The Grand Chamber of the European Court of Human Rights will rule on the case of Georgia v. Russia today, January 21.
“The application was lodged in the context of the armed conflict that occurred between Georgia and the Russian Federation in August 2008 following an extended period of ever-mounting tensions, provocations and incidents between the two countries. It was brought by Georgia against the Russian Federation under Article 33 (inter-State cases) of the European Convention on Human Rights (“the Convention”).
Georgia alleged that the Russian Federation – through indiscriminate and disproportionate attacks against civilians and their property on the territory of Georgia by the Russian army and/or the separatist forces placed under its control – had allowed or caused an administrative practice to exist, resulting in a violation of Articles 2 (right to life), 3 (prohibition of torture and of inhuman or degrading treatment), 5 (right to liberty and security), 8 (right to respect for private and family life) and 13 (right to an effective remedy) of the Convention, Articles 1 (protection of property) and 2 (right to education) of Protocol No. 1, and Article 2 of Protocol No. 4 (freedom of movement)”, - reads the statement.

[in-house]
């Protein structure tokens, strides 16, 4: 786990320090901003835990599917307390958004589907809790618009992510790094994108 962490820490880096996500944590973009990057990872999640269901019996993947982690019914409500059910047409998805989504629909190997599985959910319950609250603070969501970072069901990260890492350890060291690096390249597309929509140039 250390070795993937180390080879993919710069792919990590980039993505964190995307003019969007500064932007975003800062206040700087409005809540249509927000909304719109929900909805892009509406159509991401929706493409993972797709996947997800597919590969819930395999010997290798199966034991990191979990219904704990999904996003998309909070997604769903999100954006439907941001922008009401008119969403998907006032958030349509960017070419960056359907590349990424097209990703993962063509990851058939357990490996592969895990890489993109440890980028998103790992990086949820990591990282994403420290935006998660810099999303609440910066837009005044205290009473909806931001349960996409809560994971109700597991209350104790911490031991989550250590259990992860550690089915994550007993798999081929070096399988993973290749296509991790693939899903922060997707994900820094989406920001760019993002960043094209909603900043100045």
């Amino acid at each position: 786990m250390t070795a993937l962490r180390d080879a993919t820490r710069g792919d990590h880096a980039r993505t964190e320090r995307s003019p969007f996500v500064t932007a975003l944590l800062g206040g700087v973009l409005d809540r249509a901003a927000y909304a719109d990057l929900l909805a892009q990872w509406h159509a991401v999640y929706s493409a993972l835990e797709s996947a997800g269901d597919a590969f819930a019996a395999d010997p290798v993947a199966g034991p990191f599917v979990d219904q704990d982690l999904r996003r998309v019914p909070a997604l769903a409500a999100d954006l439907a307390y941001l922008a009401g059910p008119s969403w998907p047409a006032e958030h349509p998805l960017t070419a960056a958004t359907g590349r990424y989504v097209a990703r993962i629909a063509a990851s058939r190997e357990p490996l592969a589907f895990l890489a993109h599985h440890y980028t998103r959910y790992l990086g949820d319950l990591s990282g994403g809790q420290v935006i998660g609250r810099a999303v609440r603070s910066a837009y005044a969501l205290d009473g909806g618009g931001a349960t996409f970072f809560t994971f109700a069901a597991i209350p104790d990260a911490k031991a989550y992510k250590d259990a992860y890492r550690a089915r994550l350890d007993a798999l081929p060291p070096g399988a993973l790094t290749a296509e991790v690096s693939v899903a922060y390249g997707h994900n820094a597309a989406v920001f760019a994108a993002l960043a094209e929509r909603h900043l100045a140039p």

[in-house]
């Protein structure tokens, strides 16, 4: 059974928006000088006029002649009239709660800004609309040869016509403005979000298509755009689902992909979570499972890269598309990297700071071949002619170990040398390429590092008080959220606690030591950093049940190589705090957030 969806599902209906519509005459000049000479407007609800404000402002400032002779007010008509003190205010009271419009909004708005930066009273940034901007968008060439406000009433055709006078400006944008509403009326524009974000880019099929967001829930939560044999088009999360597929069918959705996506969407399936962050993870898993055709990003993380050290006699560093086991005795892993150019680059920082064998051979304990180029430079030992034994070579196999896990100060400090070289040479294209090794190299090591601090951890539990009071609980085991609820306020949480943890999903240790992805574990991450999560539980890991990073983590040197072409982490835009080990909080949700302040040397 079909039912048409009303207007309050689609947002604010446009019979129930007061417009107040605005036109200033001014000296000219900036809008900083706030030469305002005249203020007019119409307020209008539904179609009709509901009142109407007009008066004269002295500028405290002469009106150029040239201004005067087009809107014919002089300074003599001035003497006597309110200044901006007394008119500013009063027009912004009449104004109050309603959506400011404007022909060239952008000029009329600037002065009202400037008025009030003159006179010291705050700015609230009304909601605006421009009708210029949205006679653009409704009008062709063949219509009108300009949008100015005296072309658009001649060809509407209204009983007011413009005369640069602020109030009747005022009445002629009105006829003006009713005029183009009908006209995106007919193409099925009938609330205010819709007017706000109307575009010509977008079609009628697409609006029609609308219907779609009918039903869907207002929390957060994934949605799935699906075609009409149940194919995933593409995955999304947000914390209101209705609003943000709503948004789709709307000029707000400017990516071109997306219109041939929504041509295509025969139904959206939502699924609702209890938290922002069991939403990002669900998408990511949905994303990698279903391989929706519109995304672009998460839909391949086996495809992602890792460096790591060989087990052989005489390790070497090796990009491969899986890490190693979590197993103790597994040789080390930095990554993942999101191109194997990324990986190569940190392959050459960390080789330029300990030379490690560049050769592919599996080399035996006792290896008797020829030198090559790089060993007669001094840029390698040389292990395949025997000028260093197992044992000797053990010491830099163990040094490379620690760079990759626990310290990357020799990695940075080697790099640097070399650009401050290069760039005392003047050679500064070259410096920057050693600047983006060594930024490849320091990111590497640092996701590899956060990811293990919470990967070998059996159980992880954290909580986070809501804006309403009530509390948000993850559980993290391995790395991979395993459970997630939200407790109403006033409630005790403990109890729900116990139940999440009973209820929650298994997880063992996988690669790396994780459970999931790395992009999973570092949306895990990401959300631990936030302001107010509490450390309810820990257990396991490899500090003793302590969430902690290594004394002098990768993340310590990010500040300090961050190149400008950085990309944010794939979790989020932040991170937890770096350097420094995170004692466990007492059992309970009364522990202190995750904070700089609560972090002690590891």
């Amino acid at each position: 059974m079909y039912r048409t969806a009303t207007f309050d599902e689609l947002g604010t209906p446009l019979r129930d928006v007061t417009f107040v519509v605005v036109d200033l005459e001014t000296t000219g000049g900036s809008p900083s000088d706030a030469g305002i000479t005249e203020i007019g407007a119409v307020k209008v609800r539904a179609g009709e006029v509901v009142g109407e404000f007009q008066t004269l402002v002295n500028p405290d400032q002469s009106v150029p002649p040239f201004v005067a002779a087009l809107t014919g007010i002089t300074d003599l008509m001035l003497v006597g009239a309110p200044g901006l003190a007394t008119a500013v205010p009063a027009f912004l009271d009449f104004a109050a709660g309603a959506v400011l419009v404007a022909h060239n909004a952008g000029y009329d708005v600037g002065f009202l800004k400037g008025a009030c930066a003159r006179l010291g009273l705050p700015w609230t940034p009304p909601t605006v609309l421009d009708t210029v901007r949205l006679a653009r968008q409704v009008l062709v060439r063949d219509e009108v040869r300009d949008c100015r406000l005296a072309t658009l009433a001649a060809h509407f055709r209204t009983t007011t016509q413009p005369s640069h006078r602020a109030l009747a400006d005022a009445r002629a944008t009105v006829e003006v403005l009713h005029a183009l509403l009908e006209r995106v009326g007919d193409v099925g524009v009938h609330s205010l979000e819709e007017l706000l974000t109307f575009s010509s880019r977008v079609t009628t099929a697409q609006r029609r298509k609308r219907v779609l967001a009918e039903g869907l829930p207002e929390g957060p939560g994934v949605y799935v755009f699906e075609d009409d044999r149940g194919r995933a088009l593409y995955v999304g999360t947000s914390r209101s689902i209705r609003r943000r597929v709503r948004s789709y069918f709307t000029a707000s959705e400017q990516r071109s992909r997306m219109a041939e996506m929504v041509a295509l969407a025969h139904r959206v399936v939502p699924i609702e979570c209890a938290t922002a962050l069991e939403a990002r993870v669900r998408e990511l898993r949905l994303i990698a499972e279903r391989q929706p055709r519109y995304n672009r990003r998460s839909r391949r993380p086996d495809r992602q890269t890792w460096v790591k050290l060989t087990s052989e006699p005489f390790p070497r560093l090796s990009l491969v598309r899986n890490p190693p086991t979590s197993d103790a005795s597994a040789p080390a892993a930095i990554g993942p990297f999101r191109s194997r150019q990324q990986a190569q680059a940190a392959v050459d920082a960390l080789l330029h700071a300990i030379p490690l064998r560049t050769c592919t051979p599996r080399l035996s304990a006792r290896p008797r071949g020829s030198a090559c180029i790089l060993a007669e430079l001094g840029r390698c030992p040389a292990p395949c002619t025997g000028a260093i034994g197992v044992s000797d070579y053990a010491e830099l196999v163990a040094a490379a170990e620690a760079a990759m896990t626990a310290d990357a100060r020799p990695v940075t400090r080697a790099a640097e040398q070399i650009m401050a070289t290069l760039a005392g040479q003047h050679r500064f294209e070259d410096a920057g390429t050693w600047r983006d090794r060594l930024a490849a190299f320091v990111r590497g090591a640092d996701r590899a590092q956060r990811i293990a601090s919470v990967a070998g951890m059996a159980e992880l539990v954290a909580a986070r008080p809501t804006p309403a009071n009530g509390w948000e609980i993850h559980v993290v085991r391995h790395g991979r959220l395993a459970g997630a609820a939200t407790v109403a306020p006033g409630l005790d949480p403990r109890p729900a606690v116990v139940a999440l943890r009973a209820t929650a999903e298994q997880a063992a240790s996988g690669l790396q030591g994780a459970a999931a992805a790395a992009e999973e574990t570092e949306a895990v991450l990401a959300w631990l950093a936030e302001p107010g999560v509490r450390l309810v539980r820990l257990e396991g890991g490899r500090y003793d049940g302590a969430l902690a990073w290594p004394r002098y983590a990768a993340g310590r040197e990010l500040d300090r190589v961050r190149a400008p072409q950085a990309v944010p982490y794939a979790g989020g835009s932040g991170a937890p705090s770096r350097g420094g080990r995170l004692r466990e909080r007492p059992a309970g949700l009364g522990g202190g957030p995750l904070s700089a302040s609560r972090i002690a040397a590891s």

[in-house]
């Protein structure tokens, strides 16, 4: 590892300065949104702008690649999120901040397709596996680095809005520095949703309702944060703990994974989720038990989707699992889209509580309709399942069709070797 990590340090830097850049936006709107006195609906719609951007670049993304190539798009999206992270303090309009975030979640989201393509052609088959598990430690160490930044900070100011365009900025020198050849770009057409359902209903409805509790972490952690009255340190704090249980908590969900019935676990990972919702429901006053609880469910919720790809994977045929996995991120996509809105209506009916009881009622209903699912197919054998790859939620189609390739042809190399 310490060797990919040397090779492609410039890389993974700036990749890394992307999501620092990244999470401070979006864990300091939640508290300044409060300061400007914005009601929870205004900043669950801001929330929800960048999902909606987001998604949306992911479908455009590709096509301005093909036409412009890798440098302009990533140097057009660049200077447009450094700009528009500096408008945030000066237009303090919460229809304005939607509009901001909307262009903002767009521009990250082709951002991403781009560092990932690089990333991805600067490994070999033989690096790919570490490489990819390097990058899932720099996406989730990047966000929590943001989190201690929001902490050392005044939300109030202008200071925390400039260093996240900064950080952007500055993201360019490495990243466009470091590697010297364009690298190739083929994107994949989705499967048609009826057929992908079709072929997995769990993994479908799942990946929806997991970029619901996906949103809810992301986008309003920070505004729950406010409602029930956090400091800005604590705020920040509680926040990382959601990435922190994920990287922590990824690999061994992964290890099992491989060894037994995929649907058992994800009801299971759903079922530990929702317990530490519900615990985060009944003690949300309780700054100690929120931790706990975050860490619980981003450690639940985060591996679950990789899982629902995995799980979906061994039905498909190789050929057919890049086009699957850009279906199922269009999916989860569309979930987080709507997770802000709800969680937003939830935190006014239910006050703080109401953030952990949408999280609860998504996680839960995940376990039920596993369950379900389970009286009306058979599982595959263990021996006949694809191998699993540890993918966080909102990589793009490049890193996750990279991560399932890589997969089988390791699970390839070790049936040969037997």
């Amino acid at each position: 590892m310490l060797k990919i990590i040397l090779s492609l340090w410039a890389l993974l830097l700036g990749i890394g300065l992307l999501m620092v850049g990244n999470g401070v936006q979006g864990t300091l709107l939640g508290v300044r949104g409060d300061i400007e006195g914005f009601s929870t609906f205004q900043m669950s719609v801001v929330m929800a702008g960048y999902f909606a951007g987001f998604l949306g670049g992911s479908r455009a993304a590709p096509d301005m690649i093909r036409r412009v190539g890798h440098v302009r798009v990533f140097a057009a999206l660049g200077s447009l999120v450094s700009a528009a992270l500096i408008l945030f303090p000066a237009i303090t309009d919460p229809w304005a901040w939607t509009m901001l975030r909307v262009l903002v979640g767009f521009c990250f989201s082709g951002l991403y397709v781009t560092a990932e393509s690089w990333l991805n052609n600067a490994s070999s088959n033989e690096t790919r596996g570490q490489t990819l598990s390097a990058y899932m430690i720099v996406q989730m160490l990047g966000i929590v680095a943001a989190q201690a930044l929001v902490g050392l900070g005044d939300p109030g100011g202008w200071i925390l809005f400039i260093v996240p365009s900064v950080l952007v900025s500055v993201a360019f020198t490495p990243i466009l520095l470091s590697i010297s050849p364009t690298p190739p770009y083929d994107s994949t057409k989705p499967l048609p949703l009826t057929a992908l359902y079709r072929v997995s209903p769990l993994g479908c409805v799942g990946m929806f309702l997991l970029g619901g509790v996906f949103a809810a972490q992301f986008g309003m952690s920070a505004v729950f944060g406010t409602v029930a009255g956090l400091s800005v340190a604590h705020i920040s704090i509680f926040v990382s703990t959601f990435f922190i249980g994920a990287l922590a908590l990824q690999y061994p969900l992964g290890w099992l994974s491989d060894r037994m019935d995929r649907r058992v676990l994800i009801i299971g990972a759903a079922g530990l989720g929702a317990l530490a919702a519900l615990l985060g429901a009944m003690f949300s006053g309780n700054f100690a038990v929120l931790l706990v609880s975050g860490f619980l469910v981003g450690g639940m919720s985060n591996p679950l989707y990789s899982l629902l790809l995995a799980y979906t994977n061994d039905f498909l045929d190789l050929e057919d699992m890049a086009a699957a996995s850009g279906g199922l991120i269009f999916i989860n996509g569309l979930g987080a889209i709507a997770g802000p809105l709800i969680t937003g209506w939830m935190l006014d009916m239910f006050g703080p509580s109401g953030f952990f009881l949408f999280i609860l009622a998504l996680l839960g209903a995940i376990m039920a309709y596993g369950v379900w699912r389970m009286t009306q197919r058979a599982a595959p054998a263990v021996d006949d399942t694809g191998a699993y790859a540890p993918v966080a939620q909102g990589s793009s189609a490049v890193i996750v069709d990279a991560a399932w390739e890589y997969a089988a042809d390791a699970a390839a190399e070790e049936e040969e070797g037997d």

The application was lodged with the European Court of Human Rights on 11 August 2008 and declared partly admissible on 13 December 2011. On 3 April 2012 the Chamber relinquished jurisdiction in favour of the Grand Chamber. The Court took evidence from witnesses and experts at a hearing held in Strasbourg from 6 to 17 June 2016. A hearing took place on 23 May 2018.